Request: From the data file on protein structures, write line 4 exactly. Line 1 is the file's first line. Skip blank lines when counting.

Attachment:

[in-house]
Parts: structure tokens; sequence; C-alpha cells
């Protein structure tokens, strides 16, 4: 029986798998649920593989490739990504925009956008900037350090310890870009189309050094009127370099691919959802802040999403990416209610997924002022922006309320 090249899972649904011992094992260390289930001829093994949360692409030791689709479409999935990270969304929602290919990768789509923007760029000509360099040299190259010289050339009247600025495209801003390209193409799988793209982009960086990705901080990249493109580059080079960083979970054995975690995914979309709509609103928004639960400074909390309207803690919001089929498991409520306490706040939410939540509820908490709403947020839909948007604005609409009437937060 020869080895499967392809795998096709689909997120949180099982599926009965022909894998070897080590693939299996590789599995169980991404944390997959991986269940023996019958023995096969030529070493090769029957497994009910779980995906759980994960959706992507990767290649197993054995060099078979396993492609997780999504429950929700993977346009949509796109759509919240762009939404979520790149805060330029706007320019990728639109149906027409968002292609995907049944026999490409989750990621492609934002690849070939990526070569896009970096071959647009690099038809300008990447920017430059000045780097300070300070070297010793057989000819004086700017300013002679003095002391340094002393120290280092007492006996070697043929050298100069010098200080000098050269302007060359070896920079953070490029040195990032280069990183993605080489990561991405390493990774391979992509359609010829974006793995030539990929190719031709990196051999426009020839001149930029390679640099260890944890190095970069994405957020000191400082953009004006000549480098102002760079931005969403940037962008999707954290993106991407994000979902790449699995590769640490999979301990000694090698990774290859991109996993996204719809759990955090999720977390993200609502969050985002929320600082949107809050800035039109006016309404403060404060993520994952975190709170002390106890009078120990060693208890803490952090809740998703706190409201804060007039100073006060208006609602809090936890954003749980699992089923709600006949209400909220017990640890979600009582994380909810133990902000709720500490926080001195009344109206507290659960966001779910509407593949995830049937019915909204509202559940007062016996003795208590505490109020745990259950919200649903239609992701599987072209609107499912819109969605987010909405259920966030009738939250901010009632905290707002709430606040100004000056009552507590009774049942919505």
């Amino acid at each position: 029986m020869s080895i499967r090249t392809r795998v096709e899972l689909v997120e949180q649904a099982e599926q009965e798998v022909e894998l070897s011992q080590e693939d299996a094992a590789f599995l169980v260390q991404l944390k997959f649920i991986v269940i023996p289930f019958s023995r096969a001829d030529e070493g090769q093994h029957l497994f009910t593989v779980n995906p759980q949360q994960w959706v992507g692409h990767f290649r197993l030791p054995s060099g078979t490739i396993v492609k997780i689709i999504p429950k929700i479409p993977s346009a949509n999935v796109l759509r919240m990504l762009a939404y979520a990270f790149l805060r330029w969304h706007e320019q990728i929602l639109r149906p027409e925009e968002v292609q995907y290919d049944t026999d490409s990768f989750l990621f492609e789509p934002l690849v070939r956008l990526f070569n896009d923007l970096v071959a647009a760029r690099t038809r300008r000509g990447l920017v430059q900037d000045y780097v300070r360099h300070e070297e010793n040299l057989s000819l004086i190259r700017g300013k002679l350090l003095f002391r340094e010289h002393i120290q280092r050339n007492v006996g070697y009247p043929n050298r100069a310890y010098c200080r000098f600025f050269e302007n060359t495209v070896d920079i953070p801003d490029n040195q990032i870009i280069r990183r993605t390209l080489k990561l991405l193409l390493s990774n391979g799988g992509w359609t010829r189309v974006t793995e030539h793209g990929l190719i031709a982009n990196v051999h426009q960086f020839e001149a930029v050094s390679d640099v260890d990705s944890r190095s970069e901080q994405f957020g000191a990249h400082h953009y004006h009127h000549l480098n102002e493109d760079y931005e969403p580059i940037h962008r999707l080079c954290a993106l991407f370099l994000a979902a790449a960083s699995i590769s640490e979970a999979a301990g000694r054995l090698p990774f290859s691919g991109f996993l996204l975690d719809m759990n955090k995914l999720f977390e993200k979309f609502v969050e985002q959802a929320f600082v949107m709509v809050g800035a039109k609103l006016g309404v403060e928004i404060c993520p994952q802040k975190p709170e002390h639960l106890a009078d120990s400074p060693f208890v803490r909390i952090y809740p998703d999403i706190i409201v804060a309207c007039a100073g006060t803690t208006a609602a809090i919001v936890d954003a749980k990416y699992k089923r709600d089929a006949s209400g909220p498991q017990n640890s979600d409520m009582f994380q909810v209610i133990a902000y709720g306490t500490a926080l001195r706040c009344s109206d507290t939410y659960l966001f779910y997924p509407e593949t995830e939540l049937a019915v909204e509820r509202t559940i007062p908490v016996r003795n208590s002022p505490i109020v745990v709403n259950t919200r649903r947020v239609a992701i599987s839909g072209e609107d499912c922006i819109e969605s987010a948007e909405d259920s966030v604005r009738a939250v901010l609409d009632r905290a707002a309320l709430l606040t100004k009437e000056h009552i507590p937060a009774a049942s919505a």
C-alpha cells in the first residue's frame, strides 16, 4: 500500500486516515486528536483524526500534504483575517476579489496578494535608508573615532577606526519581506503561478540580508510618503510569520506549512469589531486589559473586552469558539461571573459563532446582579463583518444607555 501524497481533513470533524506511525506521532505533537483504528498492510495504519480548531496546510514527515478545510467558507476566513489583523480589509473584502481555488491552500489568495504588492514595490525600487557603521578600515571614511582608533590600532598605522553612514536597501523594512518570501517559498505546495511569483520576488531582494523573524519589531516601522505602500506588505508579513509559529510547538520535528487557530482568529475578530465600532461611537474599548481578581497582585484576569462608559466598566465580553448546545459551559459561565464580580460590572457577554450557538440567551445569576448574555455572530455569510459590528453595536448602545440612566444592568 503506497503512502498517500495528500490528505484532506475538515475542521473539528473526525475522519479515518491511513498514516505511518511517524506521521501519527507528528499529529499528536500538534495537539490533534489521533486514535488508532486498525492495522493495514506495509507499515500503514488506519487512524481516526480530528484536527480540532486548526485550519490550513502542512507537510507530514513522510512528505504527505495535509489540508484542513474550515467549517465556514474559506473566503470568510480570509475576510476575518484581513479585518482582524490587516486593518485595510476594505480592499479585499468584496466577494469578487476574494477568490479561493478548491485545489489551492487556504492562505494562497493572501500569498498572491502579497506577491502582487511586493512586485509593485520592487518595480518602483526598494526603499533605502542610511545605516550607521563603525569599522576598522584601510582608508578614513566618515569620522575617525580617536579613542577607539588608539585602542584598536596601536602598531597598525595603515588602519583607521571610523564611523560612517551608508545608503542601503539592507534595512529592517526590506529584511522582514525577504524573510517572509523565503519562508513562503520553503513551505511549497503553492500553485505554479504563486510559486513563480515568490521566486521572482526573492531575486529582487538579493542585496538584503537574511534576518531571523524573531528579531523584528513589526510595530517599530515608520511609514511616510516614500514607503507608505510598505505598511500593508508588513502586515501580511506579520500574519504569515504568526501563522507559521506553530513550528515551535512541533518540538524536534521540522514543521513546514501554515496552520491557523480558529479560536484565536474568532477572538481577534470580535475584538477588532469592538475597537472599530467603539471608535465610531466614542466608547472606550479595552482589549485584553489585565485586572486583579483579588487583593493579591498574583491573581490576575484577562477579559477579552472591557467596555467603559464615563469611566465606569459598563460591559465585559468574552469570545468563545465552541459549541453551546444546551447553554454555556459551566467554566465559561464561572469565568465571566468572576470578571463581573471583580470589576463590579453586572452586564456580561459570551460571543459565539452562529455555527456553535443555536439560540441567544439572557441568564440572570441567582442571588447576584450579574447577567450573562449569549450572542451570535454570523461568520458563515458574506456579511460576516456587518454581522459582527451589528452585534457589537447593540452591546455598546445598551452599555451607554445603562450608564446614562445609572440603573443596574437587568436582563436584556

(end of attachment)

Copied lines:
């Amino acid at each position: 029986m020869s080895i499967r090249t392809r795998v096709e899972l689909v997120e949180q649904a099982e599926q009965e798998v022909e894998l070897s011992q080590e693939d299996a094992a590789f599995l169980v260390q991404l944390k997959f649920i991986v269940i023996p289930f019958s023995r096969a001829d030529e070493g090769q093994h029957l497994f009910t593989v779980n995906p759980q949360q994960w959706v992507g692409h990767f290649r197993l030791p054995s060099g078979t490739i396993v492609k997780i689709i999504p429950k929700i479409p993977s346009a949509n999935v796109l759509r919240m990504l762009a939404y979520a990270f790149l805060r330029w969304h706007e320019q990728i929602l639109r149906p027409e925009e968002v292609q995907y290919d049944t026999d490409s990768f989750l990621f492609e789509p934002l690849v070939r956008l990526f070569n896009d923007l970096v071959a647009a760029r690099t038809r300008r000509g990447l920017v430059q900037d000045y780097v300070r360099h300070e070297e010793n040299l057989s000819l004086i190259r700017g300013k002679l350090l003095f002391r340094e010289h002393i120290q280092r050339n007492v006996g070697y009247p043929n050298r100069a310890y010098c200080r000098f600025f050269e302007n060359t495209v070896d920079i953070p801003d490029n040195q990032i870009i280069r990183r993605t390209l080489k990561l991405l193409l390493s990774n391979g799988g992509w359609t010829r189309v974006t793995e030539h793209g990929l190719i031709a982009n990196v051999h426009q960086f020839e001149a930029v050094s390679d640099v260890d990705s944890r190095s970069e901080q994405f957020g000191a990249h400082h953009y004006h009127h000549l480098n102002e493109d760079y931005e969403p580059i940037h962008r999707l080079c954290a993106l991407f370099l994000a979902a790449a960083s699995i590769s640490e979970a999979a301990g000694r054995l090698p990774f290859s691919g991109f996993l996204l975690d719809m759990n955090k995914l999720f977390e993200k979309f609502v969050e985002q959802a929320f600082v949107m709509v809050g800035a039109k609103l006016g309404v403060e928004i404060c993520p994952q802040k975190p709170e002390h639960l106890a009078d120990s400074p060693f208890v803490r909390i952090y809740p998703d999403i706190i409201v804060a309207c007039a100073g006060t803690t208006a609602a809090i919001v936890d954003a749980k990416y699992k089923r709600d089929a006949s209400g909220p498991q017990n640890s979600d409520m009582f994380q909810v209610i133990a902000y709720g306490t500490a926080l001195r706040c009344s109206d507290t939410y659960l966001f779910y997924p509407e593949t995830e939540l049937a019915v909204e509820r509202t559940i007062p908490v016996r003795n208590s002022p505490i109020v745990v709403n259950t919200r649903r947020v239609a992701i599987s839909g072209e609107d499912c922006i819109e969605s987010a948007e909405d259920s966030v604005r009738a939250v901010l609409d009632r905290a707002a309320l709430l606040t100004k009437e000056h009552i507590p937060a009774a049942s919505a």